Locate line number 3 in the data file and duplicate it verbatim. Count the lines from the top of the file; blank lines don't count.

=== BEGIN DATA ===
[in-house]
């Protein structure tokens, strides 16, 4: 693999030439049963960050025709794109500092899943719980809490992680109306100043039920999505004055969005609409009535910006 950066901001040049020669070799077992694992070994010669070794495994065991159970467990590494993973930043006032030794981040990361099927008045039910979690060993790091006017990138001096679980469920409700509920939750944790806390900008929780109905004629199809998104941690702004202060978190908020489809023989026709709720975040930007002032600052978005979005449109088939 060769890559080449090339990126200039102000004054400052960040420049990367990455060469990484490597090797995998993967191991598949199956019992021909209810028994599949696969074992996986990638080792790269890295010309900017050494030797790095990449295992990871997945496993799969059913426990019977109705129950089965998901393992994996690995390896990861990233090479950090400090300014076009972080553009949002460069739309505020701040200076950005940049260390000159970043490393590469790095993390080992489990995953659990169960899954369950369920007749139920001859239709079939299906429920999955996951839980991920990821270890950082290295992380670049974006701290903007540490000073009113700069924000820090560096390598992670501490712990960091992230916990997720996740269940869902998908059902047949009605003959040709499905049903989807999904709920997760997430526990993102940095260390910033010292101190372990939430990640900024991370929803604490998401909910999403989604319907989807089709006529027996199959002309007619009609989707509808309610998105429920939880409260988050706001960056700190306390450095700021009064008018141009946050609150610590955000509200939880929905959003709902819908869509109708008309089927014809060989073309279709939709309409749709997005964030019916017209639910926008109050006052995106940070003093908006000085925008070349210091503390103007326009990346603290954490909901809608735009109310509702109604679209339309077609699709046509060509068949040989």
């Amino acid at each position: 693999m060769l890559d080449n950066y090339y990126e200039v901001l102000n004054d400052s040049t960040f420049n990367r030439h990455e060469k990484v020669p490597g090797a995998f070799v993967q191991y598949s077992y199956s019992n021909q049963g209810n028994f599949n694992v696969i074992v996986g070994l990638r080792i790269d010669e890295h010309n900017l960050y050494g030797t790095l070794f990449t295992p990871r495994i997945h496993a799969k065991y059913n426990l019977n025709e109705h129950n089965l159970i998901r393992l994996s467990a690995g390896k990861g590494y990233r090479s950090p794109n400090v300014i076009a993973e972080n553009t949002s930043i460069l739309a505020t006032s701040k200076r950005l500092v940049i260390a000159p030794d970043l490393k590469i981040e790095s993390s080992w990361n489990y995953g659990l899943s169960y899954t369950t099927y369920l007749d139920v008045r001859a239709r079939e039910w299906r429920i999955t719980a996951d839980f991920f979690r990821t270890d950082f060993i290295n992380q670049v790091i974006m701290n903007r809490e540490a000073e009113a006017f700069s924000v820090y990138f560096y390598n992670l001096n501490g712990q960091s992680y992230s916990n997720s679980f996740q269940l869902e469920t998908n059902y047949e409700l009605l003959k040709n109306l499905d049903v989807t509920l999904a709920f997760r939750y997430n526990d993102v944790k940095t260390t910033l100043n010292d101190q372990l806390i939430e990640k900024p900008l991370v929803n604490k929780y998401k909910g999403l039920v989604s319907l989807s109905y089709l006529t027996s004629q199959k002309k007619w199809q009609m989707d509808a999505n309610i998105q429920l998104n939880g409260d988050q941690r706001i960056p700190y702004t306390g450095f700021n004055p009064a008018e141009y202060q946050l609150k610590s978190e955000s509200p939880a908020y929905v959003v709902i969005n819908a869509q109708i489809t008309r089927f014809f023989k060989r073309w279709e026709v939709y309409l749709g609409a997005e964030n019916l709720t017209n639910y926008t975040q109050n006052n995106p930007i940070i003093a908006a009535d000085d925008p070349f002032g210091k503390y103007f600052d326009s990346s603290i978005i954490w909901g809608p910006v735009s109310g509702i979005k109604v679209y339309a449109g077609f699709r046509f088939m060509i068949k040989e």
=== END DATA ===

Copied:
């Amino acid at each position: 693999m060769l890559d080449n950066y090339y990126e200039v901001l102000n004054d400052s040049t960040f420049n990367r030439h990455e060469k990484v020669p490597g090797a995998f070799v993967q191991y598949s077992y199956s019992n021909q049963g209810n028994f599949n694992v696969i074992v996986g070994l990638r080792i790269d010669e890295h010309n900017l960050y050494g030797t790095l070794f990449t295992p990871r495994i997945h496993a799969k065991y059913n426990l019977n025709e109705h129950n089965l159970i998901r393992l994996s467990a690995g390896k990861g590494y990233r090479s950090p794109n400090v300014i076009a993973e972080n553009t949002s930043i460069l739309a505020t006032s701040k200076r950005l500092v940049i260390a000159p030794d970043l490393k590469i981040e790095s993390s080992w990361n489990y995953g659990l899943s169960y899954t369950t099927y369920l007749d139920v008045r001859a239709r079939e039910w299906r429920i999955t719980a996951d839980f991920f979690r990821t270890d950082f060993i290295n992380q670049v790091i974006m701290n903007r809490e540490a000073e009113a006017f700069s924000v820090y990138f560096y390598n992670l001096n501490g712990q960091s992680y992230s916990n997720s679980f996740q269940l869902e469920t998908n059902y047949e409700l009605l003959k040709n109306l499905d049903v989807t509920l999904a709920f997760r939750y997430n526990d993102v944790k940095t260390t910033l100043n010292d101190q372990l806390i939430e990640k900024p900008l991370v929803n604490k929780y998401k909910g999403l039920v989604s319907l989807s109905y089709l006529t027996s004629q199959k002309k007619w199809q009609m989707d509808a999505n309610i998105q429920l998104n939880g409260d988050q941690r706001i960056p700190y702004t306390g450095f700021n004055p009064a008018e141009y202060q946050l609150k610590s978190e955000s509200p939880a908020y929905v959003v709902i969005n819908a869509q109708i489809t008309r089927f014809f023989k060989r073309w279709e026709v939709y309409l749709g609409a997005e964030n019916l709720t017209n639910y926008t975040q109050n006052n995106p930007i940070i003093a908006a009535d000085d925008p070349f002032g210091k503390y103007f600052d326009s990346s603290i978005i954490w909901g809608p910006v735009s109310g509702i979005k109604v679209y339309a449109g077609f699709r046509f088939m060509i068949k040989e």